I have noticed that the unknown unknowns all lead to more work required, there are vanishingly few times when it is unexpectedly discovered that less work is required. Even the known unknowns are badly accounted for, e.g. a study found developers only spent 50% of the time coding, even though they are nominally 100% on a project. The "lost time" is all the workplace overhead, like meetings, training, holidays, sickness, supporting legacy projects etc.

On the flip side, all the drivers from business management are the wrong way. i.e. they want less time, less cost, less resources. There is a strong tendency for them to refuse to listen to anything they don't want to hear. If they get an answer that doesn't fit, they ask again until they get an answer they like. Even if the developers are not "yes" men, the management will always take their most optimistic estimate.

It's a classic case where the "wisdom of crowds" breaks down, because there is a strong bias towards the "least cost" answer, rather than the median answer.

Unfortunately, I have come to the conclusion that the naive and ignorant people in charge always win the argument, so the industry will never improve.
Title: Re: Why projects take longer than you think
Post by: Tomorokoshi on April 21, 2019, 02:59:33 am
...
On the flip side, all the drivers from business management are the wrong way.
...

A running joke here is something like:

Manager: "When will that task be done?"
Engineer: "August."
Manager: "Marketing August, or Engineering August?"

Marketing August is the 1st. Engineering August is the 31st.
Title: Re: Why projects take longer than you think
Post by: SilverSolder on April 21, 2019, 12:17:28 pm

Of course, the cart is always put before the horse. People ask "why is the project taking longer than it should", rather than "why was the time estimate wrong".


Often things are underestimated for the "positive" reason that people want to do the project...   because they think it is cool or find it satisfying for other reasons, so they tend to underestimate how hard it will be,  and/or overestimate how good the payoff will be!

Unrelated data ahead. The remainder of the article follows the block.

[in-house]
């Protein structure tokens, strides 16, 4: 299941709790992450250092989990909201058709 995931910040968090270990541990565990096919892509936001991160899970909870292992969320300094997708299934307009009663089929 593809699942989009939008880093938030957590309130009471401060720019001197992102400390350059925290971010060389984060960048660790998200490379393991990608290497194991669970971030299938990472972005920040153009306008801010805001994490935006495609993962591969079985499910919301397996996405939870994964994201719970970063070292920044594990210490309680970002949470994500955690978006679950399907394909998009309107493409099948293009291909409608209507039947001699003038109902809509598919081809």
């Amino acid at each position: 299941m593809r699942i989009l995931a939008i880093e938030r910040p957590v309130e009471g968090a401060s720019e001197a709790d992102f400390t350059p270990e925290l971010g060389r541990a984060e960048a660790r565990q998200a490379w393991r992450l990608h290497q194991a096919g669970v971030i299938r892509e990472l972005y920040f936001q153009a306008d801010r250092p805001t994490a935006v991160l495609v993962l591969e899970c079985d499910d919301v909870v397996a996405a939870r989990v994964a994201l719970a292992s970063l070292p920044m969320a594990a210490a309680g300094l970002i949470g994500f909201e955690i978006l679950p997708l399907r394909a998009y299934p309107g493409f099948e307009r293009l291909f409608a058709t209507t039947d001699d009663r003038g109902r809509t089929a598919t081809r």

Title: Re: Why projects take longer than you think
Post by: Tomorokoshi on January 27, 2020, 06:00:09 pm
I recently had to estimate a number of tasks for a project, and assign cursory time estimates to the various tasks.

From a simple linear point of view, the time estimates usually take the form of BASE +/- ERROR or BASE +/- %ERROR. With this one gets estimates like:

40 hours +/- 8 hours.
5 weeks +/- 20%.

Or other such things.

However, with a very technical project that requires a lot of research to even understand the implications of some of the requirements, this really isn't adequate and presumes I understand much more about how to accurately estimate tasks than is possible at the early stages.

Therefore, when I presented my list of tasks with a time associated with each task, I included the disclaimer that the times in hours were accurate to a factor of 5. How can this be concisely stated? By using dB(t)!

So I get estimates like:
40 hours +/- 14 dB(h) for a range of 8 hours to 200 hours.
5 weeks +/- 14 dB(w) for a range of 1 week to 25 weeks.

Close enough for engineering work.
Title: Re: Why projects take longer than you think
Post by: ebastler on January 27, 2020, 06:15:58 pm
So I get estimates like:
40 hours +/- 14 dB(h) for a range of 8 hours to 200 hours.
5 weeks +/- 14 dB(w) for a range of 1 week to 25 weeks.

Close enough for engineering work.

And the best thing: Nobody will ask you for estimates again anytime soon!  ::)